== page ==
The chief digital officer at US Bank outlines the bank’s response to the new working environment brought about by the Covid-19 pandemic.

Derek White

Derek White

US Bank’s digital strategy is based on the recognition of the shift in customer traffic in a digital-first world. “Prior to the Covid-19 crisis, customers walked into a bank branch perhaps 10 times per year, but they made 300 visits to the mobile app or digital banking environment, and 3000 visits to digital ecosystems. Obviously, a business model based on 3,000 interactions versus 10 interactions is very different,” says the bank’s chief digital officer, Derek White.

The strategy is also based on data and how analytics can be surfaced at the interaction level. “We want to bring intelligence to those interactions to help our customers better navigate their environments and help our employees deliver enjoyable, frictionless experiences. If customers feel that they are being recognised and appreciated, then they will return,” he says.

Career history: Derek White  

2019 US Bank, chief digital officer

2016 BBVA, global head of client solutions

2013 Barclays, chief design and digital officer

2011 Barclays, chief customer experience officer, global retail and business banking

And it is focused on monetising those interactions. “This relates to how many sales are going through the digital sales channel versus assisted sales, as well as driving efficiencies in these processes,” says Mr White. “Technologies, which we refer to as ‘below the glass’ versus ‘above the glass’ experiences, enable a monetisation model that is completely different to what many banks have traditionally been built on. By leveraging the cloud and the power of data to enhance interactions and increase operational efficiency, we will change the face of banking.”

Excellence in digital

In June 2019, Mr White joined US Bank in a newly created enterprise-wide digital role, “not just within the consumer business, but across every business line and interface”. His team was pulled together from across the bank, including the core digital creation team, the innovation team and agile studios, and has since expanded to encompass the core digital capabilities within each business line. “We want to turn every business ‘node’ into excellent digital businesses,” he says.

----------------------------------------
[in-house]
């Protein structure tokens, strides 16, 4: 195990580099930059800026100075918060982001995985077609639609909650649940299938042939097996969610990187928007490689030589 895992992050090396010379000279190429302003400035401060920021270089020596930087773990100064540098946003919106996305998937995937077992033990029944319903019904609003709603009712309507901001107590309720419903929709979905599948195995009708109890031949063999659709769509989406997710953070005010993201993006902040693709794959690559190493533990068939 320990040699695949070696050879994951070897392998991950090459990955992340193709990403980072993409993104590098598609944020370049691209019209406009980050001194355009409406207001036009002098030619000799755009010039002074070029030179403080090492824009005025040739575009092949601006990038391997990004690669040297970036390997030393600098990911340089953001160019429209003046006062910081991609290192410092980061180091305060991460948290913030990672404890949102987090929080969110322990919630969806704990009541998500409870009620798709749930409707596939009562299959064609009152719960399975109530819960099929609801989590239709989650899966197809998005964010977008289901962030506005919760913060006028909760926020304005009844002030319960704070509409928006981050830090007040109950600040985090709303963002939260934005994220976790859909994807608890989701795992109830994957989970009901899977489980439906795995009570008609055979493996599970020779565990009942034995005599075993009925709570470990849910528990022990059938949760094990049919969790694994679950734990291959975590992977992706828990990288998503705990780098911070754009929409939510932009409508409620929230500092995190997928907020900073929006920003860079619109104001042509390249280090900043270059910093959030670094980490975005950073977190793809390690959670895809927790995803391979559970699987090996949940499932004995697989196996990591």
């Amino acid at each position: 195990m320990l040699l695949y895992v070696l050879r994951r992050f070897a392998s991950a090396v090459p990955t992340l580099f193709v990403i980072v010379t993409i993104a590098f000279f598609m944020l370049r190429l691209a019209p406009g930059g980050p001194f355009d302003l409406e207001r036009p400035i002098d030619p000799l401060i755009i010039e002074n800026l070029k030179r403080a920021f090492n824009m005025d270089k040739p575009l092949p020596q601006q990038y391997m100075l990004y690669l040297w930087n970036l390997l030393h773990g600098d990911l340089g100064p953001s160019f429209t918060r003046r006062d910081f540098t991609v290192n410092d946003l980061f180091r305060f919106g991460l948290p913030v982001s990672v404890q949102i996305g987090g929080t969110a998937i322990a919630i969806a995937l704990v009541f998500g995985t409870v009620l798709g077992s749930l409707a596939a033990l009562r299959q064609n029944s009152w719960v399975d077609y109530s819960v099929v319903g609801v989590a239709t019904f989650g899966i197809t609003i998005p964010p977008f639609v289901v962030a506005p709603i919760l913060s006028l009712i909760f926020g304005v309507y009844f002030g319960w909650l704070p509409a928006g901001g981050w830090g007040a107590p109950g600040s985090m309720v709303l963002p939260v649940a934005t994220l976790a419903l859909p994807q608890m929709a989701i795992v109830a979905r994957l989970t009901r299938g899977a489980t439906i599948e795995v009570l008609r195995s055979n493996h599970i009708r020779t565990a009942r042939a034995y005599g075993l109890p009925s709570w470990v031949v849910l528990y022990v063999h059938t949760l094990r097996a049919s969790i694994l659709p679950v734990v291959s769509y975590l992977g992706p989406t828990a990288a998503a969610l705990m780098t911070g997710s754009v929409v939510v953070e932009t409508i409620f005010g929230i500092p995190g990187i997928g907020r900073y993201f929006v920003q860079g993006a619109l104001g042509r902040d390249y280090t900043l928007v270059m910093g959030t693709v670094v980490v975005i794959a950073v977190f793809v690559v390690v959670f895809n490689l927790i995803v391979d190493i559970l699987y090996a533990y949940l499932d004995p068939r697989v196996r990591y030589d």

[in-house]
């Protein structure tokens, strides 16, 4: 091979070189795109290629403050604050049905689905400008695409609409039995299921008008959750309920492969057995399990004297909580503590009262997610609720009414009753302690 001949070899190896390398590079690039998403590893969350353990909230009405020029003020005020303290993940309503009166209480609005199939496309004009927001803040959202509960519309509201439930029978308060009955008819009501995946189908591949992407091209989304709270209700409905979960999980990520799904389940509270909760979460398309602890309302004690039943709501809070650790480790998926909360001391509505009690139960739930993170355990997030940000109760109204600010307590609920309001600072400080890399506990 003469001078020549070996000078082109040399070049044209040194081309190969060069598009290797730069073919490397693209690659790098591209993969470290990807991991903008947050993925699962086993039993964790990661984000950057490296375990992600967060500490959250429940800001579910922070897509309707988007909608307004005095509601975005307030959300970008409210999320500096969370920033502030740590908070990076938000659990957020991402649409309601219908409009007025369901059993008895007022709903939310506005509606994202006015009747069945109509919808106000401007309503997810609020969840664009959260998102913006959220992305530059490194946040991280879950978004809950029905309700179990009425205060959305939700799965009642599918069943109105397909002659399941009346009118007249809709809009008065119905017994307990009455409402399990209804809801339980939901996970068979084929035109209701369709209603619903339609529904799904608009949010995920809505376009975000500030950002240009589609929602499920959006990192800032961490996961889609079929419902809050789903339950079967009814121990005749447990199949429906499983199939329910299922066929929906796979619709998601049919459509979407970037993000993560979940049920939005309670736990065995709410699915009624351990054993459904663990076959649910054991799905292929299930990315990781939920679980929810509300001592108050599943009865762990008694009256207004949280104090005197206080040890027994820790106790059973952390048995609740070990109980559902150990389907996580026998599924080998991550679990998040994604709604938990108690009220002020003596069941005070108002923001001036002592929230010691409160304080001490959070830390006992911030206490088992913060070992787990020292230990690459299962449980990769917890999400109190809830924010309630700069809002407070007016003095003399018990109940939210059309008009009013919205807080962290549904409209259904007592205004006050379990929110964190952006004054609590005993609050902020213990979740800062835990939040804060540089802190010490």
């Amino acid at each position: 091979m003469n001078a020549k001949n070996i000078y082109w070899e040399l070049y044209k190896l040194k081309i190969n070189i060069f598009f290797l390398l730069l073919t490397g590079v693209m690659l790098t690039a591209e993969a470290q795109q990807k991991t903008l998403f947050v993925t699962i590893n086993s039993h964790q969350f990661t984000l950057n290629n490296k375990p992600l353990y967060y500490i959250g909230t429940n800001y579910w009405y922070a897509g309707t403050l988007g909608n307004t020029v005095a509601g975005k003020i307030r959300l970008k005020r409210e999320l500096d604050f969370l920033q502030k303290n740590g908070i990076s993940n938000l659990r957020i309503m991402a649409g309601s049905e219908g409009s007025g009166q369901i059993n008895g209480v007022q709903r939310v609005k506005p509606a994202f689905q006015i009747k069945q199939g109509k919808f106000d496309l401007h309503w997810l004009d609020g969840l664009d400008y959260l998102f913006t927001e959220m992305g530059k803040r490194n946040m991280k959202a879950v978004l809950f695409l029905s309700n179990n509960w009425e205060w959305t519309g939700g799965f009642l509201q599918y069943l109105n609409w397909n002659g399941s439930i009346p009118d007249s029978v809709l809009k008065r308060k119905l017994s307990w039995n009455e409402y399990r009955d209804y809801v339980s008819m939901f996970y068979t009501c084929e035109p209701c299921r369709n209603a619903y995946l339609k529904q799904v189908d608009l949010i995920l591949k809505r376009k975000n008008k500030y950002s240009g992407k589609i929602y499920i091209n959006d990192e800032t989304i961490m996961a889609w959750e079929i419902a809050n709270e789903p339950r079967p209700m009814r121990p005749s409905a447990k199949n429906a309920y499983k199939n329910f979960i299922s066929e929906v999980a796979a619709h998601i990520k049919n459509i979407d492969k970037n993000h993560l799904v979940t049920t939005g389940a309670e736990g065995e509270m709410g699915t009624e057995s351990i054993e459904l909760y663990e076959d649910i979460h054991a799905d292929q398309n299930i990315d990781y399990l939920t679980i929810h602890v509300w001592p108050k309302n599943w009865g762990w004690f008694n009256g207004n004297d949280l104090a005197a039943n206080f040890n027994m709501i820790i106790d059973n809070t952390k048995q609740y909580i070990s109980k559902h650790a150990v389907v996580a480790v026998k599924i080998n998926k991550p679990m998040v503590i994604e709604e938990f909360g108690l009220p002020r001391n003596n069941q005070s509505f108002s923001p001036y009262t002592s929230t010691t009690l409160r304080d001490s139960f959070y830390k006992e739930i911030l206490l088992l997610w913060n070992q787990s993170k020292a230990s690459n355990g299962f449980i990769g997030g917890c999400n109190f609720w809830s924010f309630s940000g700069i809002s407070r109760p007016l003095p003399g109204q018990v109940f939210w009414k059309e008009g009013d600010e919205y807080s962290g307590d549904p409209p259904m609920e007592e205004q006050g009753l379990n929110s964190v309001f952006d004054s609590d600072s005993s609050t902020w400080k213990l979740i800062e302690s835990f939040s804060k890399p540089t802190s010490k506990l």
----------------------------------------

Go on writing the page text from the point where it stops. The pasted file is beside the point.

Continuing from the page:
Digital experiences can be divided in two interaction models, according to Mr White. “One model is do-it-yourself (DIY), which allows the customer to sit at home on their mobile app and move money through Zelle, check their balance or financial health, or pay a bill, all in a matter of taps,” he says, adding that the model can also be applied in the institutional space.

The second is a shared or ‘do-it-together’ model, which Mr White believes has come to the fore during the Covid-19 pandemic, when many of the bank’s clients and most of its 70,000 employees moved to working from home. “Even the laggard businesses that still operate with paper and wet signatures have moved quickly to provide eSign and secure digital document management, in addition to co-browse technology,” he says.

For example, the bank has used co-browsing to help its small business customers apply for the US Paycheque Protection Programme (PPP), which is a specific loan to help small businesses keep their workers on the payroll during the crisis. Small businesses faced a time crunch in securing funding from the Small Business Administration, and were worried it could run out before they got their applications in.

“They had to complete the complex application online, which required information and documentation, which then had to be verified and certified to the penny that what they were submitting was true and accurate,” he says. “This was stressful for our customers, so we used our co-browsing solution that allowed our staff to screenshare and literally talk the customer through the PPP application.”

Maintaining momentum

Working remotely has thrown up countless challenges for banks, particularly around motivating teams and fostering innovation. Mr White’s advice is to stay in regular contact and keep communication channels open across all organisation levels.

“My team has calls two to three times per week, checking in on how they are doing and their progress. We also reserve time for horizon two and horizon three discussions, to ensure that our short-term decisions tie into our long-term strategy and how that longer-term strategy is evolving.” He encourages video meetings, in order to “see the whites of people’s eyes and their facial expressions, as well as their kids walking in on them”.

This ties into his second piece of advice: be human. “We need to recognise that Covid-19 has changed everything for everyone. We need to be encouraging our employees to take breaks, because it has been a pretty intense and stressful time for many – they’ve changed their environment, working from home and schooling kids, and trying to balance that while also working long hours to create new solutions,” he says.

In the coming year, US Bank plans to continue with its digital strategy focused on human-centred design, creating digital DIY-able experiences and making them increasingly intelligent, says Mr White.

“One of the greatest assets that US Bank has is customer trust – and we aim to build that trust in a digital environment to the point where they trust us to help them with their financials in an autonomous banking way,” he says. He believes there is a “massive opportunity” in the institutional arena and predicts a vast transformation in this space within the next 18 months.


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